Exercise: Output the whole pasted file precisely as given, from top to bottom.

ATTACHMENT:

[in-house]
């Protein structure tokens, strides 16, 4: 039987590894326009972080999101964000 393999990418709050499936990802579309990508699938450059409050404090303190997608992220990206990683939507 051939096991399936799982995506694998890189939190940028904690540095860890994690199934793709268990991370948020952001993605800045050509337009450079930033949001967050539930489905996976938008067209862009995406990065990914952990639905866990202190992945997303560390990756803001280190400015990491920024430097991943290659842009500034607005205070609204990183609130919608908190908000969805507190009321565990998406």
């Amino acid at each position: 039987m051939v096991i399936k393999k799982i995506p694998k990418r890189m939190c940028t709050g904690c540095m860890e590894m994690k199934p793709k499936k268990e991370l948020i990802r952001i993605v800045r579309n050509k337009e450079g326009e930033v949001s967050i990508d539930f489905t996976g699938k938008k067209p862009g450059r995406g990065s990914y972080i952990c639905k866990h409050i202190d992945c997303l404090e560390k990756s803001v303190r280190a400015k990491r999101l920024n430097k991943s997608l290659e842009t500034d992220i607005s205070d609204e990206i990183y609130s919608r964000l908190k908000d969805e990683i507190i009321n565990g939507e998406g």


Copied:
[in-house]
């Protein structure tokens, strides 16, 4: 039987590894326009972080999101964000 393999990418709050499936990802579309990508699938450059409050404090303190997608992220990206990683939507 051939096991399936799982995506694998890189939190940028904690540095860890994690199934793709268990991370948020952001993605800045050509337009450079930033949001967050539930489905996976938008067209862009995406990065990914952990639905866990202190992945997303560390990756803001280190400015990491920024430097991943290659842009500034607005205070609204990183609130919608908190908000969805507190009321565990998406």
């Amino acid at each position: 039987m051939v096991i399936k393999k799982i995506p694998k990418r890189m939190c940028t709050g904690c540095m860890e590894m994690k199934p793709k499936k268990e991370l948020i990802r952001i993605v800045r579309n050509k337009e450079g326009e930033v949001s967050i990508d539930f489905t996976g699938k938008k067209p862009g450059r995406g990065s990914y972080i952990c639905k866990h409050i202190d992945c997303l404090e560390k990756s803001v303190r280190a400015k990491r999101l920024n430097k991943s997608l290659e842009t500034d992220i607005s205070d609204e990206i990183y609130s919608r964000l908190k908000d969805e990683i507190i009321n565990g939507e998406g």